Issues with notebooks and/or cloud environments can happen for a variety of reasons. In this document, we’ll go over some common issues users experience on Terra and present some strategies to troubleshoot.
Cloud environment failed to create or is stuck loading
A common issue users run into with their Cloud Environment is when creation fails or is stuck loading when starting or pausing for long periods of time. Click below to see examples of what those errors could look like.
Click to expand
If you run into this issue, you can try manually deleting your cloud environment by navigating to your list of cloud environments: app.terra.bio/#clusters. To delete a cloud environment, click on the trash bin icon on the right.
In general, it's good practice to delete and recreate your cloud environment periodically since new software updates may impact compatibility with older cloud environments.
When deleting the cloud environment, you have the option to also delete the attached persistent disk. Try deleting just the cloud environment first then creating a new one. If you still have trouble creating a new cloud environment, it may mean that your persistent disk is in an error state. If this happens, you can try deleting the cloud environment and the persistent disk.
Deleting the persistent disk will delete all data and files saved to the disk (notebooks saved to a workspace bucket will not be deleted). If you are unable to delete the persistent disk due to important data and/or files being lost, please reach out to Terra Support and we will assist you.
|If you need to delete and create a new Galaxy app, you need to make sure that the previous app is deleted first before creating a new app in order to restore files from the same disk.|
Errors installing packages
Sometimes `pip install --upgrade <pkg>` does not work successfully and people need to troubleshoot.
Now that package installs are written to the Terra detachable persistent disk, one approach is to delete and recreate that disk to troubleshoot BUT it's easy to forget that you have some important files on that disk, then delete it during a troubleshooting session and regret the deletion.
An alternative is to troubleshoot by starting from an empty `packages/` directory. For example, open a terminal and then run the following commands to move all currently installed packages to another directory so that they are no longer visible to pip, Python, and Jupyter:
export PKG_STASH_DIR=packages-as-of-$(date +"%Y%m%d")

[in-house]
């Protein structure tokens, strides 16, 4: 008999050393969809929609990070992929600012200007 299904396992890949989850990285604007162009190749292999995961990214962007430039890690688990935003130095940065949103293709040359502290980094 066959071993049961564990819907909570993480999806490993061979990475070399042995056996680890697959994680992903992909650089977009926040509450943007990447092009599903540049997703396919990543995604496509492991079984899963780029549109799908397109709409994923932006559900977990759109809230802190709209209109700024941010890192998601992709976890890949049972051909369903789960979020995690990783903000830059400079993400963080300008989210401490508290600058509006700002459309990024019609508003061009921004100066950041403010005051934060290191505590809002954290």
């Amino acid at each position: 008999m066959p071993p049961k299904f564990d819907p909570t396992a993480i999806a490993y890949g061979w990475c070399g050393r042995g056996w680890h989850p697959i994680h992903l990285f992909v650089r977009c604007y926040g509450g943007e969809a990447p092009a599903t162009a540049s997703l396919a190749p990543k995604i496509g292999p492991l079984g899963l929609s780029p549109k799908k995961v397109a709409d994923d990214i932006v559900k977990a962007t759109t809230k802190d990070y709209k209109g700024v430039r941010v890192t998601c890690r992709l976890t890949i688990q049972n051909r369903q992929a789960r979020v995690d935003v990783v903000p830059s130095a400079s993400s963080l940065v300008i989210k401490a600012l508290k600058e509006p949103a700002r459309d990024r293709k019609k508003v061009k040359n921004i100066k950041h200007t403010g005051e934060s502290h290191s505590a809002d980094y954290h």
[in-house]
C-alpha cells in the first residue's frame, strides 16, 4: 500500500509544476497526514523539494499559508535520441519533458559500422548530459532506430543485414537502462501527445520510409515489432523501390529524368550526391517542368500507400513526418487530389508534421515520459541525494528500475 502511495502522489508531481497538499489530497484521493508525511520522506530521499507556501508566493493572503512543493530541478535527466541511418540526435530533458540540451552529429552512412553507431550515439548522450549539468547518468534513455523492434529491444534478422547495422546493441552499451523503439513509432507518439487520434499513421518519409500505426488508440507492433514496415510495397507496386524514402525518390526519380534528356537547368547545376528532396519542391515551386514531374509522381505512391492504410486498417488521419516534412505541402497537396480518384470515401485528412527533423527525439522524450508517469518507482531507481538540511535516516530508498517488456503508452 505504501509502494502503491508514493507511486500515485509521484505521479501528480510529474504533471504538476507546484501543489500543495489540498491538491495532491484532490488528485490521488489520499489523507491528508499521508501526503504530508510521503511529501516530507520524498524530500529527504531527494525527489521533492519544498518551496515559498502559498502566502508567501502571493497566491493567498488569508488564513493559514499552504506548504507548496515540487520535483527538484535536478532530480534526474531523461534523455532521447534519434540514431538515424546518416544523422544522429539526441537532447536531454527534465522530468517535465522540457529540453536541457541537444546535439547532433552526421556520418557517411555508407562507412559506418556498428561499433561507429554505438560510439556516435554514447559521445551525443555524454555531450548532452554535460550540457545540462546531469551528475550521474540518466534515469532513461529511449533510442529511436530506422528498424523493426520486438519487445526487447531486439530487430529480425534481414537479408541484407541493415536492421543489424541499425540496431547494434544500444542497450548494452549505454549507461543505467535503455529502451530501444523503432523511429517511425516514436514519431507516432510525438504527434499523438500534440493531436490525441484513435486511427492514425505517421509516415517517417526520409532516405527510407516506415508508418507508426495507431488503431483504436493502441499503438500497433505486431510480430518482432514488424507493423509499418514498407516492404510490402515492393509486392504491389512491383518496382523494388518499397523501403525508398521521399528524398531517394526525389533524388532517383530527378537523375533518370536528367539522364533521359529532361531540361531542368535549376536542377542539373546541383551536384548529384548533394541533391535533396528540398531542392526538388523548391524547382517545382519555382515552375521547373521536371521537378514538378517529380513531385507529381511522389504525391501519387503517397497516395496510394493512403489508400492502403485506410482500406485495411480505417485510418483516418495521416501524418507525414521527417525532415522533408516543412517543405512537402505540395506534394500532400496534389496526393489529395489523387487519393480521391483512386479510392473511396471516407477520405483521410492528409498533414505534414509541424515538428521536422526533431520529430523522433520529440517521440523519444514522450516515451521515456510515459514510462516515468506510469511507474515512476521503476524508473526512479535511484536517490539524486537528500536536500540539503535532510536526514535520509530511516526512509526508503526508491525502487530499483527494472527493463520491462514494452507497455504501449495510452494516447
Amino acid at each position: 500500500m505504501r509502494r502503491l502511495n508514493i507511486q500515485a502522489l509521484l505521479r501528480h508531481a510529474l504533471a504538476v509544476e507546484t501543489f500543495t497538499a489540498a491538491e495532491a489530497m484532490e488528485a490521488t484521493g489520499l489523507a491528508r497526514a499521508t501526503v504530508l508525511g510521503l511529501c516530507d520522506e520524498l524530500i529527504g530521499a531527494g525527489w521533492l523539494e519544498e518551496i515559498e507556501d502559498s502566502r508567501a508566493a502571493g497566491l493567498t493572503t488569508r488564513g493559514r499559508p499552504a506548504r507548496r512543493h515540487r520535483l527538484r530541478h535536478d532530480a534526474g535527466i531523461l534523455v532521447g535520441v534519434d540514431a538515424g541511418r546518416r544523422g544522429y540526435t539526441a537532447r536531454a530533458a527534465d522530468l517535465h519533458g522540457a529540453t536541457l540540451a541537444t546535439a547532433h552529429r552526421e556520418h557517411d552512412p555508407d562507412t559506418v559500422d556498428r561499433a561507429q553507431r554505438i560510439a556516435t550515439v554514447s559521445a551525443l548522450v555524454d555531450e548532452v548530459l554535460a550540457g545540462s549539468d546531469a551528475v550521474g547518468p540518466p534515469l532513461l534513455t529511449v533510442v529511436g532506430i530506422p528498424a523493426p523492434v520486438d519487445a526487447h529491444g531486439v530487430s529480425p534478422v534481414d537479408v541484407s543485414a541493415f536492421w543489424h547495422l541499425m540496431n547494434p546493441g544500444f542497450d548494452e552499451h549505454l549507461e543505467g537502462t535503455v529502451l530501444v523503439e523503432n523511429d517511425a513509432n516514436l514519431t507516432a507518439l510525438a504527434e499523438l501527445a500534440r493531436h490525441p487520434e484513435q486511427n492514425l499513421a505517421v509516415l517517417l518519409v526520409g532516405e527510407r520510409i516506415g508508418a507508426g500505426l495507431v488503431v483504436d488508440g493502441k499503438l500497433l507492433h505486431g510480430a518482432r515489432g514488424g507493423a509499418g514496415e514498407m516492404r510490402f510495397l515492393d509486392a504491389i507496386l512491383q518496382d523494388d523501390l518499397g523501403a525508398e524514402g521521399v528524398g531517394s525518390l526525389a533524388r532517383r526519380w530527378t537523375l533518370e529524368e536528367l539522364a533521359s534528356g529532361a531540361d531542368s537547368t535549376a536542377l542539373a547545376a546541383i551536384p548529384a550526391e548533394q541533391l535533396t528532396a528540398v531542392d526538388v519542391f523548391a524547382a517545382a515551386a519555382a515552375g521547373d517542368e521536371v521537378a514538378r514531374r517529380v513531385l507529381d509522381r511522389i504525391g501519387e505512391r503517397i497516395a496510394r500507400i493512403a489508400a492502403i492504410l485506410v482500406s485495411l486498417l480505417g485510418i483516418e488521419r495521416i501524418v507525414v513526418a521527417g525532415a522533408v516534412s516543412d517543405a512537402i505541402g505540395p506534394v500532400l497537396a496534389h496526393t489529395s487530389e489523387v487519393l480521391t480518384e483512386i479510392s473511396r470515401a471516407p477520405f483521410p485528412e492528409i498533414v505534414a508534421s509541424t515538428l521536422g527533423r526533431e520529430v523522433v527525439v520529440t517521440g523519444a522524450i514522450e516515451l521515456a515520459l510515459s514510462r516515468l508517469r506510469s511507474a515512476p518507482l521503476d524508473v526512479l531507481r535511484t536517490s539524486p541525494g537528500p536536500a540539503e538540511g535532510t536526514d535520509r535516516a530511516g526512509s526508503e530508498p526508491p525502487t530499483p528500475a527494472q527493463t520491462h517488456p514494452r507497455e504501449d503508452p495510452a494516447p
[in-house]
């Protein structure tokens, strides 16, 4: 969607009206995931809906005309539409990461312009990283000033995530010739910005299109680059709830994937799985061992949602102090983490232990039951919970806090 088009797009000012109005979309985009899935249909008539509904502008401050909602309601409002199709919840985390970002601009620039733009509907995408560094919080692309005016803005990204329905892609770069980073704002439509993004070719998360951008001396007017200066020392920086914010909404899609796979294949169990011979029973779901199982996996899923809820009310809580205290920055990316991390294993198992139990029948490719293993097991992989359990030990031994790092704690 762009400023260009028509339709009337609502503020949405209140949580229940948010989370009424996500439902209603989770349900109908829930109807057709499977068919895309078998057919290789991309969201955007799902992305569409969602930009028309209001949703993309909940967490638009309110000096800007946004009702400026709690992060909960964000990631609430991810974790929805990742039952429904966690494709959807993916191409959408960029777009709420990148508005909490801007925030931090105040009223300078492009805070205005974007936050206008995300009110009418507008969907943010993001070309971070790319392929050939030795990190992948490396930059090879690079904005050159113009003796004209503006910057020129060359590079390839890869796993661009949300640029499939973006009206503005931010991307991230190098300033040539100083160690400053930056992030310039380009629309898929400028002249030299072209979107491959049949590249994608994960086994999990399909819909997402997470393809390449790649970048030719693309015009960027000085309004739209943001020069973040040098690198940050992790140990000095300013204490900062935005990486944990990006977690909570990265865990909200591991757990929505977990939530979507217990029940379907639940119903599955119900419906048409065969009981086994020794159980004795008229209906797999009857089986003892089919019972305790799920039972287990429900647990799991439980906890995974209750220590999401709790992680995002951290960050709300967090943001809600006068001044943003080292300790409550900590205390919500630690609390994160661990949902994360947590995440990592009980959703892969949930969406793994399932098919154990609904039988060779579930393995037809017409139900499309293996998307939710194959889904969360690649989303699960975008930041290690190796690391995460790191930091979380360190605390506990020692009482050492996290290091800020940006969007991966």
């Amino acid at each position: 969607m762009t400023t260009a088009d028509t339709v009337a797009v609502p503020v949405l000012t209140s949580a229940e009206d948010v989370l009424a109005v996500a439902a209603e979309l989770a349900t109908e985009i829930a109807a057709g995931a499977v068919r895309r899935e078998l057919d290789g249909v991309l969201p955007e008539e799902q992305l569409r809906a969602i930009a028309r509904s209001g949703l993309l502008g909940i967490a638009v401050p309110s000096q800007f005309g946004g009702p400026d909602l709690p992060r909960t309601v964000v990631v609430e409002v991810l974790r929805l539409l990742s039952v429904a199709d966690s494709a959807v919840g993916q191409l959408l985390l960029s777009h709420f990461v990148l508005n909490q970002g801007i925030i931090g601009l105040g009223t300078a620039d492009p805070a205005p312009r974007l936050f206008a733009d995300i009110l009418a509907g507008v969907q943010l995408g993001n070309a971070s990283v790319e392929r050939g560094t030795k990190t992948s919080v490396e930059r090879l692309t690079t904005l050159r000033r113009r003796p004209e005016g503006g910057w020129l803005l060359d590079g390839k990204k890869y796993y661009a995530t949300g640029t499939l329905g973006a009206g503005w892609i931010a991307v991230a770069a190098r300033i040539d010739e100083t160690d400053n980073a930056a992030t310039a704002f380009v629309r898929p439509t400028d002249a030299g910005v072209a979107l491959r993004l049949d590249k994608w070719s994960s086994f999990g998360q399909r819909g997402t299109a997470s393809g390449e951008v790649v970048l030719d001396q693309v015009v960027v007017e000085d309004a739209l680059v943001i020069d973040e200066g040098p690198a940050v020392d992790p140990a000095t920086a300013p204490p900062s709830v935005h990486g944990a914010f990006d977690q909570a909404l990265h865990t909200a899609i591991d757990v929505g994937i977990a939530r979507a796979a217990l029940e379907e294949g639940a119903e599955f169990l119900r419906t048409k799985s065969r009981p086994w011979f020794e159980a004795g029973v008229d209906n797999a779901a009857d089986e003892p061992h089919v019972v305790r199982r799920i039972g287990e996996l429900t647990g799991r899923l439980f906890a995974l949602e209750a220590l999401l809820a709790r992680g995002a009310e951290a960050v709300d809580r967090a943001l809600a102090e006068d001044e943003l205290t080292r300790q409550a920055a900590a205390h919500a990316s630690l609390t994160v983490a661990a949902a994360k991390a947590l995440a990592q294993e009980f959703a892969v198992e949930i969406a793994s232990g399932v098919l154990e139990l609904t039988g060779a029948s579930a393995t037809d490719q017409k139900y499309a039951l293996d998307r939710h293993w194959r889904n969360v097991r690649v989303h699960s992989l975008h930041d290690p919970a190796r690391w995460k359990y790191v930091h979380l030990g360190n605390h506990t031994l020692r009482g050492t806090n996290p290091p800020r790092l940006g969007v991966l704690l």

# Move all the currently installed packages out of the existing
# destination directory for package installations.
mv packages/* $PKG_STASH_DIR
Now you can retry the `pip` commands to install the packages again!
Other tips on troubleshooting
- Review error messages
- Check package documentation for dependency information
Custom cloud environments
Terra maintains pre-configured environments that are available for you to use. If these environments don’t fit your needs, you can use a custom Docker Image or include a startup script. Or you can combine both - specify a custom Docker image and a startup script to modify your cloud environment.
Setting up a custom docker image
To learn more about developing and using custom Docker images in Terra, see these articles.
Terra currently supports the following container registries - Dockerhub, Github Container Registry, and Google Container Registry. Images hosted on Dockerhub and Github Container Registry must be public in order to use them in your cloud environment. Images hosted on Google Container Registry can be private as long as your Terra account can access them.
Using a startup script
A startup script is a bash shell script that is run once when a new cloud environment is created. It’s useful for one-time system configuration changes that must be performed as the root user, e.g.
- Installing/updating commands/packages
- Modifying system configuration files
Startup scripts are a great option for users who don’t want to set up and maintain a custom Docker image. They are a good compromise of power and ease of use: it’s not difficult to make your own, and you can readily distribute the script for others who are also using the same kernel in Terra.
Startup script example
pip install nbconvert
apt-get install -yq pandoc texlive-xetex
R -e "install.packages('devtools')"
pip install scanpy[louvain]==1.4.4.post1 anndata==0.6.22rc1 h5py==2.9.0
R -e "BiocManager::install('multtest')"
Steps to use startup script
- Create a startup script to perform the desired actions
- Upload/copy the startup script to a (workspace) bucket
- Identify the gs:// URI for the startup script
- Set the startup script location in the Cloud environment configuration, under “Cloud compute profile”
- Update cloud environment
If you didn’t find an answer to your question above, feel free to reach out to firstname.lastname@example.org, keeping in mind our Terra Support Policy. In your email, please include a description of your issue and the following details, or as much as is applicable, so that we can help you more efficiently:
- Terra account email address
- Terra billing project for notebook cloud environment
- Cluster ID (if possible, found in terminal, looks like saturn-<long character string>)
- Screenshot of your cloud environment configuration
- Approximate time issue first occurred
- Name of notebook
- Screenshot(s) of any error(s) you are receiving
If you are able, please also share your workspace with GROUP_FireCloud-Support@firecloud.org and let us know the workspace name in your inquiry.
While our goal is to help you with all your Terra platform questions, some technology or language questions may be out of scope. For help regarding bioinformatics questions, we recommend asking the expert community in forums such as Bioinformatics StackExchange. For questions specific to the functionality of RStudio, Bioconductor, or Galaxy, please go to each of the application’s support forums: